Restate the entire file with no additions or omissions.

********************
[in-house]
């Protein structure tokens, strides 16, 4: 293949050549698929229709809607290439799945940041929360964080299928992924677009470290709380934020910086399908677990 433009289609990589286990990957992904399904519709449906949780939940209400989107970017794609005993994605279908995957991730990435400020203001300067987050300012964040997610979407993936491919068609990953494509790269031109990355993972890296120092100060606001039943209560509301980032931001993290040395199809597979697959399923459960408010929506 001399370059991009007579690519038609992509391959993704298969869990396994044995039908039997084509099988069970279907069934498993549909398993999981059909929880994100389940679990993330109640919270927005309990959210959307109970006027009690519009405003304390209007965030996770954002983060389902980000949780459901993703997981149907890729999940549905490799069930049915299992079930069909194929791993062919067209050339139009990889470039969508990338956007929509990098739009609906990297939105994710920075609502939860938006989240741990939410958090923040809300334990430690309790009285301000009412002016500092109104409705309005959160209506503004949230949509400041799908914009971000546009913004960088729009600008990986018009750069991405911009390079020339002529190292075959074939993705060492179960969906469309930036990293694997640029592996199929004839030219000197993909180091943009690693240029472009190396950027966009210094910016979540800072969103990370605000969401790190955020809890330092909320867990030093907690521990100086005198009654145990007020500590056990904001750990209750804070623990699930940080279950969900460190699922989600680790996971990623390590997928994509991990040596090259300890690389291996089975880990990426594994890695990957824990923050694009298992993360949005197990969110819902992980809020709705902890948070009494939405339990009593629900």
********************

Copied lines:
[in-house]
């Protein structure tokens, strides 16, 4: 293949050549698929229709809607290439799945940041929360964080299928992924677009470290709380934020910086399908677990 433009289609990589286990990957992904399904519709449906949780939940209400989107970017794609005993994605279908995957991730990435400020203001300067987050300012964040997610979407993936491919068609990953494509790269031109990355993972890296120092100060606001039943209560509301980032931001993290040395199809597979697959399923459960408010929506 001399370059991009007579690519038609992509391959993704298969869990396994044995039908039997084509099988069970279907069934498993549909398993999981059909929880994100389940679990993330109640919270927005309990959210959307109970006027009690519009405003304390209007965030996770954002983060389902980000949780459901993703997981149907890729999940549905490799069930049915299992079930069909194929791993062919067209050339139009990889470039969508990338956007929509990098739009609906990297939105994710920075609502939860938006989240741990939410958090923040809300334990430690309790009285301000009412002016500092109104409705309005959160209506503004949230949509400041799908914009971000546009913004960088729009600008990986018009750069991405911009390079020339002529190292075959074939993705060492179960969906469309930036990293694997640029592996199929004839030219000197993909180091943009690693240029472009190396950027966009210094910016979540800072969103990370605000969401790190955020809890330092909320867990030093907690521990100086005198009654145990007020500590056990904001750990209750804070623990699930940080279950969900460190699922989600680790996971990623390590997928994509991990040596090259300890690389291996089975880990990426594994890695990957824990923050694009298992993360949005197990969110819902992980809020709705902890948070009494939405339990009593629900």